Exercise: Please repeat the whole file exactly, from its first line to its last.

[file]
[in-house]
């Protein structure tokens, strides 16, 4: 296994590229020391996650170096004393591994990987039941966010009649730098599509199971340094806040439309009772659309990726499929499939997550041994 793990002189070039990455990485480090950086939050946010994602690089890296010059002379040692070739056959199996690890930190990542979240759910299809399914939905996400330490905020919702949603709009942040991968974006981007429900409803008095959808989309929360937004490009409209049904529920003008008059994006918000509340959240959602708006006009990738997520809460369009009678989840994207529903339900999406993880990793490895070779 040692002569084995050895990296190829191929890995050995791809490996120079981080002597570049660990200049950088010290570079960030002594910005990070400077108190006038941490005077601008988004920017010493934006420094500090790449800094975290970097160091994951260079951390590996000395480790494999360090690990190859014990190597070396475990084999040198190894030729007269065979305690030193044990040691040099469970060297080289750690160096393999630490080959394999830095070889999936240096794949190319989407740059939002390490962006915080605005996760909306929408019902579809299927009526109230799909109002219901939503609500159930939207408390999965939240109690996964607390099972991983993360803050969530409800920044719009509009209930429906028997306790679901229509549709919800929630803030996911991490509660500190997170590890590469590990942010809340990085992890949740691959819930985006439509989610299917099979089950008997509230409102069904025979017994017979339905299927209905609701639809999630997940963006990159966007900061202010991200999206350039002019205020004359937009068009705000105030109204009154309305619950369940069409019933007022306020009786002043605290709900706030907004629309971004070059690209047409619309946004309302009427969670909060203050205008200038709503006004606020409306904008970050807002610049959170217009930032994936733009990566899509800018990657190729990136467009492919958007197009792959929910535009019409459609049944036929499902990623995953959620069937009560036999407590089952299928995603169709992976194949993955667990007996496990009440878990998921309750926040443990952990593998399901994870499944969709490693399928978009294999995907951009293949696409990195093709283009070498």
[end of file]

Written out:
[in-house]
């Protein structure tokens, strides 16, 4: 296994590229020391996650170096004393591994990987039941966010009649730098599509199971340094806040439309009772659309990726499929499939997550041994 793990002189070039990455990485480090950086939050946010994602690089890296010059002379040692070739056959199996690890930190990542979240759910299809399914939905996400330490905020919702949603709009942040991968974006981007429900409803008095959808989309929360937004490009409209049904529920003008008059994006918000509340959240959602708006006009990738997520809460369009009678989840994207529903339900999406993880990793490895070779 040692002569084995050895990296190829191929890995050995791809490996120079981080002597570049660990200049950088010290570079960030002594910005990070400077108190006038941490005077601008988004920017010493934006420094500090790449800094975290970097160091994951260079951390590996000395480790494999360090690990190859014990190597070396475990084999040198190894030729007269065979305690030193044990040691040099469970060297080289750690160096393999630490080959394999830095070889999936240096794949190319989407740059939002390490962006915080605005996760909306929408019902579809299927009526109230799909109002219901939503609500159930939207408390999965939240109690996964607390099972991983993360803050969530409800920044719009509009209930429906028997306790679901229509549709919800929630803030996911991490509660500190997170590890590469590990942010809340990085992890949740691959819930985006439509989610299917099979089950008997509230409102069904025979017994017979339905299927209905609701639809999630997940963006990159966007900061202010991200999206350039002019205020004359937009068009705000105030109204009154309305619950369940069409019933007022306020009786002043605290709900706030907004629309971004070059690209047409619309946004309302009427969670909060203050205008200038709503006004606020409306904008970050807002610049959170217009930032994936733009990566899509800018990657190729990136467009492919958007197009792959929910535009019409459609049944036929499902990623995953959620069937009560036999407590089952299928995603169709992976194949993955667990007996496990009440878990998921309750926040443990952990593998399901994870499944969709490693399928978009294999995907951009293949696409990195093709283009070498």